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challenging our assumptions about carers - PowerPoint PPT Presentation

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challenging our assumptions about carers. activity three powerpoint. a carer identifies themselves as a carer. Many dislike the title ‘carer’ – detracts from identity of being husband, wife, son, daughter Confusion over the term ‘carer’ – often used to refer to paid care staff

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challenging our assumptions about carers

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challenging our assumptions about carers

activity three powerpoint

a carer identifies themselves as a carer

  • Many dislike the title ‘carer’ – detracts from identity of being husband, wife, son, daughter

  • Confusion over the term ‘carer’ – often used to refer to paid care staff

  • Different cultures use different words to explain the concept of a carer

  • As a result many carers remain ‘hidden’.

a carer is able to voice their concerns

  • The cared for person might have been present (carer not wanting to upset them).

  • A carer may feel inhibited by the environment, job titles, uniforms.

  • A carer may not follow what was being said due to fatigue, anxiety, overload.

a carer is ‘being difficult’ when they appear angry

  • Likely to be an underlying cause for the anger

  • A carer may be in extreme difficulty rather than it being their personality

  • No steps may have been taken to alleviate the situation and issue is still unresolved

a carer will read the information you provide

  • Carer may simply not have time

  • No account taken of the carer’s condition to absorb information eg. lack of sleep, memory problems, stress

  • May not be in an appropriate format or language

a carer will have the relevant knowledge and skills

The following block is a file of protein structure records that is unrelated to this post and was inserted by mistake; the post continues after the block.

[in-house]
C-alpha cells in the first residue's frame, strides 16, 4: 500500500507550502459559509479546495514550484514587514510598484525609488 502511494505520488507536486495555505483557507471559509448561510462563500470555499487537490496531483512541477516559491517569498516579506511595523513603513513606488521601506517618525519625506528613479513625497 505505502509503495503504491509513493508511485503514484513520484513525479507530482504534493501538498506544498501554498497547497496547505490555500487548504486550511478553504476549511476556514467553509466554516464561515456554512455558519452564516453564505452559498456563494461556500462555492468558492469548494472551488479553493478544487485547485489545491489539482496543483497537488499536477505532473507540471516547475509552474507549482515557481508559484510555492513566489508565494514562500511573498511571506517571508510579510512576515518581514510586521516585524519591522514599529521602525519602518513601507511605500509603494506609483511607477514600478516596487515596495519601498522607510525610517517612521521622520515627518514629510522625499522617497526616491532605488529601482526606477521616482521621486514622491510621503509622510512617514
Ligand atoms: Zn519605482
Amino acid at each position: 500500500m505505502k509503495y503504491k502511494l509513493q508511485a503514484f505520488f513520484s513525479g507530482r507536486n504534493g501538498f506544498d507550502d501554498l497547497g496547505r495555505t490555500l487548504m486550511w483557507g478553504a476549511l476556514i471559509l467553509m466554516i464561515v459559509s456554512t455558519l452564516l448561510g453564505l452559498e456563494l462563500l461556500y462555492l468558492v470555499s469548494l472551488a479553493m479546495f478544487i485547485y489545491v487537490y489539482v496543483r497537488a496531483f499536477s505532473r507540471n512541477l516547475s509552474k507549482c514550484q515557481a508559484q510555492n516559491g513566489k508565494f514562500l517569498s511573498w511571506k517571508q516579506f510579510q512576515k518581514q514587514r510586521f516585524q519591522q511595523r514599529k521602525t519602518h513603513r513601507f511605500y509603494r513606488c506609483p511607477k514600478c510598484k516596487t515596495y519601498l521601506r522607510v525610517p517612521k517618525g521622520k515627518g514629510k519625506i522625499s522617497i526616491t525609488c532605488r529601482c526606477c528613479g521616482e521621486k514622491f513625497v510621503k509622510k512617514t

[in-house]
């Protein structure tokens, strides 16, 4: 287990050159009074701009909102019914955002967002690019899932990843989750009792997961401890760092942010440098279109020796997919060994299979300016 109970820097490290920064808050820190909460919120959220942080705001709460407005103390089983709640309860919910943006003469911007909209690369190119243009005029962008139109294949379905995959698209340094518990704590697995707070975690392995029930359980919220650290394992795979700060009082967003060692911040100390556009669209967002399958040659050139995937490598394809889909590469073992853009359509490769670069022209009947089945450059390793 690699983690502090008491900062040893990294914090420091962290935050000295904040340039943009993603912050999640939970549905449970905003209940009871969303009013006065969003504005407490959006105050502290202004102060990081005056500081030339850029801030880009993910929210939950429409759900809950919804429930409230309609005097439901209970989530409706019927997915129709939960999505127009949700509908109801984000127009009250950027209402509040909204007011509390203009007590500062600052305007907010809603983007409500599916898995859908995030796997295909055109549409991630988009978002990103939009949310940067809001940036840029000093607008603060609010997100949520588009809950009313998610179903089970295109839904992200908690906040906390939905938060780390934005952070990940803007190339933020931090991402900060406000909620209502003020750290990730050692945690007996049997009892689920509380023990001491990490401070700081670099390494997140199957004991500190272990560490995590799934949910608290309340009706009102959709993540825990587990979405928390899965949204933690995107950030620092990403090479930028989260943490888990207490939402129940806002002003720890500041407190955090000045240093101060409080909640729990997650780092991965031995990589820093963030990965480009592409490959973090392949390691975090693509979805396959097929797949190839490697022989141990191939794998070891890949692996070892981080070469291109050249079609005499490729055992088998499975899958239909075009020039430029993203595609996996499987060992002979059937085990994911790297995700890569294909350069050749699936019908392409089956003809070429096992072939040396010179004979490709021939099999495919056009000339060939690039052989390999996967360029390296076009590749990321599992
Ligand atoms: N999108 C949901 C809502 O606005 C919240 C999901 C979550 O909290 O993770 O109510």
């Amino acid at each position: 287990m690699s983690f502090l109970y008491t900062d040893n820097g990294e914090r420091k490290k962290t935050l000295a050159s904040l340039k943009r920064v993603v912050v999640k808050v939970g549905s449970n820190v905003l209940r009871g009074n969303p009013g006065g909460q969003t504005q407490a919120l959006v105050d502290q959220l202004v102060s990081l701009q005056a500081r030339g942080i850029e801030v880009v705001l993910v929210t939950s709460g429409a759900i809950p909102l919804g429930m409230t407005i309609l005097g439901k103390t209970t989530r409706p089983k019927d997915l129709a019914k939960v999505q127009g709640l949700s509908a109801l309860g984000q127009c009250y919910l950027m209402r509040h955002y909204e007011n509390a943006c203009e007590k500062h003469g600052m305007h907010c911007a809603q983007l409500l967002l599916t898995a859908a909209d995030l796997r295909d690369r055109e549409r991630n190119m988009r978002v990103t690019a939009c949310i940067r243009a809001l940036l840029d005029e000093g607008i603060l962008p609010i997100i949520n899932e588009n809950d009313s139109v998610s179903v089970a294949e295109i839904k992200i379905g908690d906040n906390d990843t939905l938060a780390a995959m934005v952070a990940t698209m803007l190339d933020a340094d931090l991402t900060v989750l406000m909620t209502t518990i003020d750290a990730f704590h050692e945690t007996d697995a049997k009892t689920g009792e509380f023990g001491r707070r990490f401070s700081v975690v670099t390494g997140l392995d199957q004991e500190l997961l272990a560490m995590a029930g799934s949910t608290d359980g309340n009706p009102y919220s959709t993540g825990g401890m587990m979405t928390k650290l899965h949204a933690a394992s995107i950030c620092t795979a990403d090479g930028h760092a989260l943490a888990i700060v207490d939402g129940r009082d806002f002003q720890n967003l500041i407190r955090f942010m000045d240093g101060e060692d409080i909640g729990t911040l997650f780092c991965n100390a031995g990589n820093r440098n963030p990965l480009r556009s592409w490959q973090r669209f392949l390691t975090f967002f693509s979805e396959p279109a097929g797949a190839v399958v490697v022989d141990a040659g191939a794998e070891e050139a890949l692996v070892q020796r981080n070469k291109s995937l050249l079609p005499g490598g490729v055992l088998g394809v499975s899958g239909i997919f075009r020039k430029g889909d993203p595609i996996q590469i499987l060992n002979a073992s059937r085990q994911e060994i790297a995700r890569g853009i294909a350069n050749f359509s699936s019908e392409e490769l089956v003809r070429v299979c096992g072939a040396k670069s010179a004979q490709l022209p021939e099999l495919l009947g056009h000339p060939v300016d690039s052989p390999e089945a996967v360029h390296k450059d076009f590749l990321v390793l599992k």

• May be new to caring role with no previous experience of working in care environment

  • No opportunity provided to the carer for training

  • Information on diagnosis, prognosis and how to deal with condition not provided

  • Carer is included in the meeting but may be ignored

a carer will understand jargon and abbreviations

  • Carer may be entering into an unfamiliar world which is confusing and bewildering

  • Carer may be too embarrassed, or is not offered opportunity, to ask staff for clarification

  • Can lead to risks to cared for person’s health as well as their own.

a carer is willing to care or able to cope

  • Cared for person may say ‘everything is fine – my family will look after me’. Carer’s views not established

  • Is it clear who is the main carer? Are there hidden carers involved? Young carers?

  • Carer anxiety about emotional, physical and financial impact on the wider family

  • Carer may be ignoring or suppressing own health needs

a black, asian & minority ethnic (BAME) carer will not require services because of their extended family

  • BAME carer may experience additional difficulties combining work with caring due to lack of accessible advice and support

  • BAME carer may not share views of caring that are commonly associated with a particular community

a carer is involved in meetings with medical or social care staff

  • May be excluded from multi-disciplinary meetings on grounds of confidentiality leaving them worried, isolated and ill-informed

  • If involved, carer may feel they are ignored in discussions

a carer is able to support the cared for person to attend appointments

  • Carer may not be consulted or advised about appointment times e.g. carer unaware of letters of appointment sent to cared for person’s home

  • Appointment arranged at unsuitable time or suddenly changed when a carer has made special (and sometimes costly) arrangements

  • Carer difficulties when changing appointments

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